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Mystery of 'missing' Ulster-Scots hall given £25,000 grant solved by Belfast Telegraph


Randalstown Orange Hall yesterday

Randalstown Orange Hall yesterday

Sam Bell of the Ulster-Scots Cultural Society

Sam Bell of the Ulster-Scots Cultural Society

Randalstown Orange Hall yesterday

The mystery of a cultural group that had been given a £25,000 grant to upgrade a community hall that apparently didn't exist has been solved.

Confusion reigned after it was revealed that - according to Royal Mail's postal address file - Randalstown Ulster-Scots Cultural Society's address at 10 Portglenone Road, Randalstown doesn't exist.

The door numbers of properties on the road jump from six to 16 and run up to 230 - but there is no number 10.

The Belfast Telegraph visited the location and observed that the only building that stands between numbers six and 16 is Randalstown Memorial Orange Hall.

Sam Bell, who describes himself as a committee member for the Ulster-Scots group, was on the premises at the time and confirmed that the Orange Hall was indeed the elusive number 10 for which the grant application was approved.

"We have been receiving funding for the past 15 years and it's all legal and above board. It is fully constituted," he told the Belfast Telegraph.

"I'm not prepared to say anything more."

The Orange Order confirmed that the Randalstown Ulster-Scots Cultural Society currently holds the lease for their hall.

Long-term lease holders are eligible to apply for the funding.

A spokesperson for the Order said: "The group has been successful in securing funding from the Community Halls Scheme, administered by the Department for Communities, which will allow them to improve the property for community use."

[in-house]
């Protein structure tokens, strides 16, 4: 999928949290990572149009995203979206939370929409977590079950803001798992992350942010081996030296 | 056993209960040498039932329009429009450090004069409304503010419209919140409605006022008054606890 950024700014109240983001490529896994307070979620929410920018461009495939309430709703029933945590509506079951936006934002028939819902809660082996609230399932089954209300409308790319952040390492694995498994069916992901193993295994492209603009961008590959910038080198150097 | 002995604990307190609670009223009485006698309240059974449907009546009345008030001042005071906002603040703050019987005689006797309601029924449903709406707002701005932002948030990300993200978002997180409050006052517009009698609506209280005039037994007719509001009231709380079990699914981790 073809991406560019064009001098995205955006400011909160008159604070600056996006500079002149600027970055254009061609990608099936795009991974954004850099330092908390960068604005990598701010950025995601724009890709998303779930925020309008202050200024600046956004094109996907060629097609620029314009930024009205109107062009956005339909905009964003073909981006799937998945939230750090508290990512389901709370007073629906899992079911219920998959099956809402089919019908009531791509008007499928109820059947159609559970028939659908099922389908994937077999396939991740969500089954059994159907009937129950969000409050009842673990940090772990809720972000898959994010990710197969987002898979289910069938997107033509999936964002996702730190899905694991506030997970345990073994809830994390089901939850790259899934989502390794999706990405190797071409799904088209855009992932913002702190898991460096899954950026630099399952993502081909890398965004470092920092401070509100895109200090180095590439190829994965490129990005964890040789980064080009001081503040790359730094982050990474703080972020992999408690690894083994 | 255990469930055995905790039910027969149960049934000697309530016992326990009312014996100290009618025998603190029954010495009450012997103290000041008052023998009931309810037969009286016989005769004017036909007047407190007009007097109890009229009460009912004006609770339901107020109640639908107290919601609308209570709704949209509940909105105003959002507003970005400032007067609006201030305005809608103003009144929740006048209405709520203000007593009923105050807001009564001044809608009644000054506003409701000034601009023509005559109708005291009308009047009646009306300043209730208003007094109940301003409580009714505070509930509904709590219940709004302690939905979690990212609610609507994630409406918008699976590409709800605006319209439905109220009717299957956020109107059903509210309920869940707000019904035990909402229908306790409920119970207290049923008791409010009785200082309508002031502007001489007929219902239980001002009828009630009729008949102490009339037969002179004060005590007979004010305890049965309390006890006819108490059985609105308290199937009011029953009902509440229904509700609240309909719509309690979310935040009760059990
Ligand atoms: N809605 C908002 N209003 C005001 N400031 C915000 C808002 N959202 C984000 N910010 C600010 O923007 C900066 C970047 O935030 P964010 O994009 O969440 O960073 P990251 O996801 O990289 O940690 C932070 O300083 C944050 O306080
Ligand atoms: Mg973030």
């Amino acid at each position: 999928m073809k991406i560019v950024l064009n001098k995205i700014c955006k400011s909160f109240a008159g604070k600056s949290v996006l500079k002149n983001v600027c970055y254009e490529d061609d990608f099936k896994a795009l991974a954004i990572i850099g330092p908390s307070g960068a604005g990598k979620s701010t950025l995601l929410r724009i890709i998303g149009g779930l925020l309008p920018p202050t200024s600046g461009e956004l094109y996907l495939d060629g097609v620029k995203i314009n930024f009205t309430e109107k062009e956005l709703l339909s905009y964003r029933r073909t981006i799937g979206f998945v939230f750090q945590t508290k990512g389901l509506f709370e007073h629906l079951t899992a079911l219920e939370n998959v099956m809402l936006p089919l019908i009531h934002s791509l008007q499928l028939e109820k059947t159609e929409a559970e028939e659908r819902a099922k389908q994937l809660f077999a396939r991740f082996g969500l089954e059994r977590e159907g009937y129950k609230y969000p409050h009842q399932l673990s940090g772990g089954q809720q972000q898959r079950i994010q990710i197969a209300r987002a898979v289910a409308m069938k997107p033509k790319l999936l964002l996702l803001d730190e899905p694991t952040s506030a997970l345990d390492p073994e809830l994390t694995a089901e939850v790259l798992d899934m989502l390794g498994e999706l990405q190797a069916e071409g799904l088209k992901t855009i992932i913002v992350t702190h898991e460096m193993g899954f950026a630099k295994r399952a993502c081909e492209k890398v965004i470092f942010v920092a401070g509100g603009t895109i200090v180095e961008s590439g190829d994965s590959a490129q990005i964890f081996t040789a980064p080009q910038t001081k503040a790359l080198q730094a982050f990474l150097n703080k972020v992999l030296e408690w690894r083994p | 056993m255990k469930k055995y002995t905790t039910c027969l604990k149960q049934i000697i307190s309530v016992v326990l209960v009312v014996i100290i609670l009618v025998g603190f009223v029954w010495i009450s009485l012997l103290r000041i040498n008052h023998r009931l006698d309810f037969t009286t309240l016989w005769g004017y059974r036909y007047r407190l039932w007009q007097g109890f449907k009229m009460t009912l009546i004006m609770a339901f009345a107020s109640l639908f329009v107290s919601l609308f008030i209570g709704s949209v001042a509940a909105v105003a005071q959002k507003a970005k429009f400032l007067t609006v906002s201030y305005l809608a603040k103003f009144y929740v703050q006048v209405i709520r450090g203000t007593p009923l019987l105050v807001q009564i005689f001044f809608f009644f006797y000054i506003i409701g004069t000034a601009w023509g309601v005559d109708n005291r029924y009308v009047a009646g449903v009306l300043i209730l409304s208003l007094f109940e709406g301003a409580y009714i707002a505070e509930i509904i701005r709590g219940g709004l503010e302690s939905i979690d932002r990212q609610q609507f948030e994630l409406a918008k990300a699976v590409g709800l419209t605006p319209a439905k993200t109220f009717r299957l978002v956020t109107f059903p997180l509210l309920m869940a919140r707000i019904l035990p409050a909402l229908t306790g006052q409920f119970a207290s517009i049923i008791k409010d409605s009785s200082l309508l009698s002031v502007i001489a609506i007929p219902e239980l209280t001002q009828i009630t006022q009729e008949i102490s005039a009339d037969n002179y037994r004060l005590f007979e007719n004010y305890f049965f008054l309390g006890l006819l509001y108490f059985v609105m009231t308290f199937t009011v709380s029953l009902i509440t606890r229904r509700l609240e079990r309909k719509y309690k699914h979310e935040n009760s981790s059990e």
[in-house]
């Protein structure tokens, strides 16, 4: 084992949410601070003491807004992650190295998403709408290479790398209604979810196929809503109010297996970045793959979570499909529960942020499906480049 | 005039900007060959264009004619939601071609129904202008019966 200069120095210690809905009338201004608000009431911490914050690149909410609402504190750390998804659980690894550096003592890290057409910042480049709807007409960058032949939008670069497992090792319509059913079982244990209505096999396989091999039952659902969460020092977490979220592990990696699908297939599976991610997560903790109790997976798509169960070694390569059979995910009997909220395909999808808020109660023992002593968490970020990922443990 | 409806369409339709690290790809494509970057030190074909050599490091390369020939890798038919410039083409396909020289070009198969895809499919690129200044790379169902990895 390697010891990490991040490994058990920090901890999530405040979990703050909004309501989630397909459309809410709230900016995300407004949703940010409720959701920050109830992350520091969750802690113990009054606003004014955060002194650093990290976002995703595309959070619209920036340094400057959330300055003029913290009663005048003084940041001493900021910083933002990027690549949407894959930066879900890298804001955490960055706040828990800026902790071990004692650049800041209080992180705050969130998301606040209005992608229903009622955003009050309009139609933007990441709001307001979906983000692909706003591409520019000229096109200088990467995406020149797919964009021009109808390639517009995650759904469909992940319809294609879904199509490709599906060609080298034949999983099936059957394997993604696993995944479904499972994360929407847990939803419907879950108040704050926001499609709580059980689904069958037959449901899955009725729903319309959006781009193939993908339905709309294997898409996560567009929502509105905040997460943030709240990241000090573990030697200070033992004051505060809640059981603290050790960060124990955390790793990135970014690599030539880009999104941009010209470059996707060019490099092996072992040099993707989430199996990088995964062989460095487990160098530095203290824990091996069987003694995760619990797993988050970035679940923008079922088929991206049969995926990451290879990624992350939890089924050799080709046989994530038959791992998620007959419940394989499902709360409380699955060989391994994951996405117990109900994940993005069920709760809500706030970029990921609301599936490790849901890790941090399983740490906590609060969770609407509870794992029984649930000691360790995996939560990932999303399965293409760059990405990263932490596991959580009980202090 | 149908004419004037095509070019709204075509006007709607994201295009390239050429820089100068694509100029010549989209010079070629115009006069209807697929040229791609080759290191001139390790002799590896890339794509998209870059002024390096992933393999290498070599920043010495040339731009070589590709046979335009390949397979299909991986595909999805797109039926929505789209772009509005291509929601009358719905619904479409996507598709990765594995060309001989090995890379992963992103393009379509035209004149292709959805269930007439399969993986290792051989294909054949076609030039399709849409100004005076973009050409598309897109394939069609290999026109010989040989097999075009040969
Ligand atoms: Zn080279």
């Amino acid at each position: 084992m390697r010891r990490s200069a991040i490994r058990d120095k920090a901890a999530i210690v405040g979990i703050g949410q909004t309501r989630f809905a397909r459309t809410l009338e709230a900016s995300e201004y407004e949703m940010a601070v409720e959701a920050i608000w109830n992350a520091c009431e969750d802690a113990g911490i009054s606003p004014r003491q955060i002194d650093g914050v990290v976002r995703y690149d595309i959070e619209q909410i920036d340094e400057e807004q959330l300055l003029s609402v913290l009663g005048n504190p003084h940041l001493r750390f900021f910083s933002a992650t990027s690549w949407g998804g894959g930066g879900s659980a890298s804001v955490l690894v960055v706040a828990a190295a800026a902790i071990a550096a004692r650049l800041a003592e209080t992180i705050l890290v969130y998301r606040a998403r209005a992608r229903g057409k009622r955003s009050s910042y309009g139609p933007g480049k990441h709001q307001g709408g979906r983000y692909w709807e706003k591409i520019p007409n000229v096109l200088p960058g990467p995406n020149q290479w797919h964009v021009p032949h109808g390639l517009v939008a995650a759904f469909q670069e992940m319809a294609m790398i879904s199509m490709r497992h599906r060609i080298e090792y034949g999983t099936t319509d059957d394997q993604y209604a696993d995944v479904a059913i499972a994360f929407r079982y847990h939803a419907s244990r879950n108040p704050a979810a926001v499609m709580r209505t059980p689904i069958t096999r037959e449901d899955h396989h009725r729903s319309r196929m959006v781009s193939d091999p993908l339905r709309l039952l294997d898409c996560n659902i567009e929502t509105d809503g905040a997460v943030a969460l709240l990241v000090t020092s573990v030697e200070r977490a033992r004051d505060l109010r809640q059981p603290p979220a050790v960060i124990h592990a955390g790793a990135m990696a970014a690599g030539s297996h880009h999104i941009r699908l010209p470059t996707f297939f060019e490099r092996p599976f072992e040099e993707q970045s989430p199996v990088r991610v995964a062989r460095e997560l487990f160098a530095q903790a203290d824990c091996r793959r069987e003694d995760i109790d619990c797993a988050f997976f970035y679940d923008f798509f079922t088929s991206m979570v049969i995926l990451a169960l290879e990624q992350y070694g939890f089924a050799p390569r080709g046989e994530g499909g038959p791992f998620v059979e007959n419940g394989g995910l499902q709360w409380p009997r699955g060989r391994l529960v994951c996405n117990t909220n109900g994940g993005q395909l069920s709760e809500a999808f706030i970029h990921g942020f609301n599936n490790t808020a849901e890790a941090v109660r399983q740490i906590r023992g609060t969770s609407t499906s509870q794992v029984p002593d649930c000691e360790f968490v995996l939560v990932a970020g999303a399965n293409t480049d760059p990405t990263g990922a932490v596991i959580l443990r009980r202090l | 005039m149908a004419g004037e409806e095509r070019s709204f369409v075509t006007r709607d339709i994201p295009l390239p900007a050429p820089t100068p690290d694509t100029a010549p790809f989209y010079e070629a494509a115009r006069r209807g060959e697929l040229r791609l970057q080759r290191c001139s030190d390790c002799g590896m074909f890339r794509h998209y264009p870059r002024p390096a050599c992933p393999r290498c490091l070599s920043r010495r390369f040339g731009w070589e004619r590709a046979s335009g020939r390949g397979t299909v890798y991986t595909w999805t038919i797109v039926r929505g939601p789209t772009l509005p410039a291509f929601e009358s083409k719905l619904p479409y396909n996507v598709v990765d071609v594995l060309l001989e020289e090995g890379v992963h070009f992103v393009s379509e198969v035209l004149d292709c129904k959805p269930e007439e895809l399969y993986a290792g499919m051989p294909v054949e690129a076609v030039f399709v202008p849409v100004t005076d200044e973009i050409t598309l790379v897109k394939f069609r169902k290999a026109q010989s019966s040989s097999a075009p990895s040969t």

In a statement issued earlier yesterday afternoon, Mr Bell said: "Randalstown Ulster-Scots Cultural Society is a properly constituted and long-standing community group, which has previously availed of public funding.

"In this instance, we have satisfied the necessary criteria and met fully the requirements of the scheme."

Earlier this month DUP minister Paul Givan was forced to defend the scheme when several nationalist politicians claimed that public funds were being disproportionately allocated to one section of the community.

It also emerged that the budget for the scheme has nearly quadrupled from £500,000 to £1.9m.

The grants of up to £25,000 are intended to allow community groups to renovate and upgrade facilities.

The Department for Communities has confirmed that the grant was approved for the Randalstown Ulster-Scots Cultural Society, which is based at the Orange Hall.

A spokesperson for the department insisted that best practice guidelines have been followed and rigorous checks were conducted before approving the grant.

"All Community Halls Capital Programme applications have and will be compliant with best practice guidelines which operate across all of the NICS and which safeguard the allocation of public monies," they said.

"Following initial desk assessment, those applications which progressed to letter of offer are being subjected to vigorous verification on issues such as necessary permissions and approvals, ownership, leases and quotations, prior to the issue of a final letter of offer."

The departmental spokesperson was adamant that procedures require staff to conduct verification visits and that all payments are made in compliance with robust standards.

Belfast Telegraph